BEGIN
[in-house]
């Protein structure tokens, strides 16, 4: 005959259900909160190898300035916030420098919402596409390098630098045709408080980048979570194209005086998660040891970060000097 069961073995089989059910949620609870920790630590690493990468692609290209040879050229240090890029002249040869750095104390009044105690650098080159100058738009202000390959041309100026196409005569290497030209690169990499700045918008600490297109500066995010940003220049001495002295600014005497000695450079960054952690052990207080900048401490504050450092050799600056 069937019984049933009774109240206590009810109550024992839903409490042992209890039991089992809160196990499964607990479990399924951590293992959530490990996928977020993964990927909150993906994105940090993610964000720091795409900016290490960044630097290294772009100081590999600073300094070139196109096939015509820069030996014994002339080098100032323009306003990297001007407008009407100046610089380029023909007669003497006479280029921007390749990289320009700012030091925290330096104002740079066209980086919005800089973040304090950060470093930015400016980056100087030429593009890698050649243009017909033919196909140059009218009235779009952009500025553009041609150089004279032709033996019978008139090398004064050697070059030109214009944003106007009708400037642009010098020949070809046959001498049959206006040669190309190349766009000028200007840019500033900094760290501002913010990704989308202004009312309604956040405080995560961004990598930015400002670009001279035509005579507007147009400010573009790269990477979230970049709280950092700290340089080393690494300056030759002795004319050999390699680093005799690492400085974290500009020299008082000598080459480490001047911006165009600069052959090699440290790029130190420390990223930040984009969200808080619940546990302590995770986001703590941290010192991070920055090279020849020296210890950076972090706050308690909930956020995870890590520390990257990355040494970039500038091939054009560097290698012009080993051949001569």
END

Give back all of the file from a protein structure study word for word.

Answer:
[in-house]
């Protein structure tokens, strides 16, 4: 005959259900909160190898300035916030420098919402596409390098630098045709408080980048979570194209005086998660040891970060000097 069961073995089989059910949620609870920790630590690493990468692609290209040879050229240090890029002249040869750095104390009044105690650098080159100058738009202000390959041309100026196409005569290497030209690169990499700045918008600490297109500066995010940003220049001495002295600014005497000695450079960054952690052990207080900048401490504050450092050799600056 069937019984049933009774109240206590009810109550024992839903409490042992209890039991089992809160196990499964607990479990399924951590293992959530490990996928977020993964990927909150993906994105940090993610964000720091795409900016290490960044630097290294772009100081590999600073300094070139196109096939015509820069030996014994002339080098100032323009306003990297001007407008009407100046610089380029023909007669003497006479280029921007390749990289320009700012030091925290330096104002740079066209980086919005800089973040304090950060470093930015400016980056100087030429593009890698050649243009017909033919196909140059009218009235779009952009500025553009041609150089004279032709033996019978008139090398004064050697070059030109214009944003106007009708400037642009010098020949070809046959001498049959206006040669190309190349766009000028200007840019500033900094760290501002913010990704989308202004009312309604956040405080995560961004990598930015400002670009001279035509005579507007147009400010573009790269990477979230970049709280950092700290340089080393690494300056030759002795004319050999390699680093005799690492400085974290500009020299008082000598080459480490001047911006165009600069052959090699440290790029130190420390990223930040984009969200808080619940546990302590995770986001703590941290010192991070920055090279020849020296210890950076972090706050308690909930956020995870890590520390990257990355040494970039500038091939054009560097290698012009080993051949001569």